Rents are too high. Home prices are out of reach. Decent listings and rentals are hard to find. Homeless encampments are growing. And many residents are cutting back on food, clothing and medical care to keep a roof over their heads.
Now, after years of inaction, Sacramento may be on the verge of doing something about the state’s “housing crisis.”
More than 130 housing bills surfaced this year as of the last count, many of them aimed at addressing the state’s housing shortage, lack of affordable housing and protecting those at risk of losing their homes.
Since some bills have been abandoned or delayed, there isn’t an exact count yet. But one policy advocate said he’s tracking 89 bills, well above the typical 20 to 40 housing bills introduced each year.
High housing costs, a drastic undersupply of homes to buy or rent and the failure of cities and counties to adequately plan for growth is fueling this torrent of new statutes, policy advocates say.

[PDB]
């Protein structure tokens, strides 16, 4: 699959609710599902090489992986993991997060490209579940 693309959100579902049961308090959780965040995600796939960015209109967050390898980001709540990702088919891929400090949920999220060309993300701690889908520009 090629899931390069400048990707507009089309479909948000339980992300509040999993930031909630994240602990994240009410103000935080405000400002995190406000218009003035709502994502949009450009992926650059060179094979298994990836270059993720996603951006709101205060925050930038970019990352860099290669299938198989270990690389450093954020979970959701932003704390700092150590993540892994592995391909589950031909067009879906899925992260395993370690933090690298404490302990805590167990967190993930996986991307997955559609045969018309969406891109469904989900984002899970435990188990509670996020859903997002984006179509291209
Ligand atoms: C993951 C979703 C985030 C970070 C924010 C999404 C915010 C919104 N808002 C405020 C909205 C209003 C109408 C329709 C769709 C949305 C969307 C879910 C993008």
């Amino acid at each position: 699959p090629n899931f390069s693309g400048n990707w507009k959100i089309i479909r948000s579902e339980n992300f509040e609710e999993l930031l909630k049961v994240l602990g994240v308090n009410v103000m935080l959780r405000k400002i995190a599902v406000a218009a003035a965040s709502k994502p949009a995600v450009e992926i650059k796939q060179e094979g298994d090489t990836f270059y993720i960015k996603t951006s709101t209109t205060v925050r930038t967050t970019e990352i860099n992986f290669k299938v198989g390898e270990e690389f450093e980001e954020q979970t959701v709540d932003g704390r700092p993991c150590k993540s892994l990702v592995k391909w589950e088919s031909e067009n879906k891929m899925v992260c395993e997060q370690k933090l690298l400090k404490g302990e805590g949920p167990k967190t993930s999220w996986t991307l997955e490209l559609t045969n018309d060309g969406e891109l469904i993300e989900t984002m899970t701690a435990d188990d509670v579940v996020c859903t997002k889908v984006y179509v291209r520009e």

“It has reached the point where it’s hard to ignore,” said Anya Lawler, policy advocate for the Los Angeles-based Western Center on Law and Poverty. “The crisis is affecting people at higher and higher levels.”
Lawler cited a Bay Area report that the commuter rail service in Marin and Sonoma counties had difficulty hiring workers because of high housing and living costs in those posh communities.
“It’s reached a point where members (of the Legislature) are getting inundated with calls,” Lawler said. “ … It’s craziness that’s showing the gaps between housing costs and incomes.”